Location: Children's Nutrition Research CenterTitle: Impact of a pilot walking school bus intervention on children's pedestrian safety behaviors: a pilot study) Author
Submitted to: Acarology International Congress Proceedings
Publication Type: Peer Reviewed Journal
Publication Acceptance Date: 12/1/2011
Publication Date: 1/10/2012
Citation: Mendoza, J.A., Watson, K., Chen, T., Baranowski, T., Nicklas, T.A., Uscanga, D., Hanfling, M.J. 2012. Impact of a pilot walking school bus intervention on children's pedestrian safety behaviors: a pilot study. Acarology International Congress Proceedings. 18:24-30. Interpretive Summary: Encouraging physical activity among youth is important for addressing the rates of childhood obesity. We tested a way to evaluate children’s safety as part of a pilot Walking School Bus program for fourth graders to promote physical activity. Children at the schools participating in the program were five times more likely to cross the street in a safe location—at the corner or crosswalk— than they were before their schools started the program. Children at participating schools also were five times less likely to fully stop at the curb before crossing. However, children who cross the street with an adult or crossing guard may have less need to fully stop at the curb. Traffic lanes and perceived neighborhood safety had weak influences on children’s pedestrian behaviors. Our results suggest that traffic lanes and perceived neighborhood safety may have less of an effect on children’s pedestrian behavior than the influence of peers, adults or crossing guards.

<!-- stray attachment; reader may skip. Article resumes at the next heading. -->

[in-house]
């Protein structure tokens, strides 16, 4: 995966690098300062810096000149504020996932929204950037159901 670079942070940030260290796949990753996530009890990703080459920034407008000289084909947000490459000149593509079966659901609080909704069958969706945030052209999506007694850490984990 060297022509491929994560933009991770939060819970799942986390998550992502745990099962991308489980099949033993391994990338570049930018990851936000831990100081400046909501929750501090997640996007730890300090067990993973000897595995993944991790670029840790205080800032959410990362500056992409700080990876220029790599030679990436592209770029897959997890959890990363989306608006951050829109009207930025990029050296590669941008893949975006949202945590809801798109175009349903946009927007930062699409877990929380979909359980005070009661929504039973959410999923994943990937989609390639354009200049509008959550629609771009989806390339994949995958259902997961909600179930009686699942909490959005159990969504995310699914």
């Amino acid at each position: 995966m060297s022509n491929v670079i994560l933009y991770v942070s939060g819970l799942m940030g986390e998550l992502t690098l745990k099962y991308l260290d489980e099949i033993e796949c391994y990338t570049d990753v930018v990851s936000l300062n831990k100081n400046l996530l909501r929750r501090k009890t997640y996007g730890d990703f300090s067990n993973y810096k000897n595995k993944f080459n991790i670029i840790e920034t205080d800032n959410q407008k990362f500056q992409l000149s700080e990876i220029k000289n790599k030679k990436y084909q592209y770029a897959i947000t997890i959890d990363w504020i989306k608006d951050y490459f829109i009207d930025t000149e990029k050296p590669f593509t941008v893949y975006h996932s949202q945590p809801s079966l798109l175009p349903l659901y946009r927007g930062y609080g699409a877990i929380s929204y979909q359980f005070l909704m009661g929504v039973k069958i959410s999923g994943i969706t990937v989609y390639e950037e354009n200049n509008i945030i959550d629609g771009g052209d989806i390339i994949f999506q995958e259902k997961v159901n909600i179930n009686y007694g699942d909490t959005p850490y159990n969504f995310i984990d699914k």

Technical Abstract: Walking school buses (WSB) increased children's physical activity, but impact on pedestrian safety behaviors (PSB) is unknown. We tested the feasibility of a protocol evaluating changes to PSB during a WSB program. Outcomes were school-level street crossing PSB prior to (Time 1) and during weeks 4–5 (Time 2) of the WSB. The protocol collected 1252 observations at Time 1 and 2548 at Time 2. Mixed model analyses yielded: intervention schoolchildren had 5-fold higher odds (p<0.01) of crossing at the corner/crosswalk but 5-fold lower odds (p<0.01) of stopping at the curb. The protocol appears feasible for documenting changes to school-level PSB.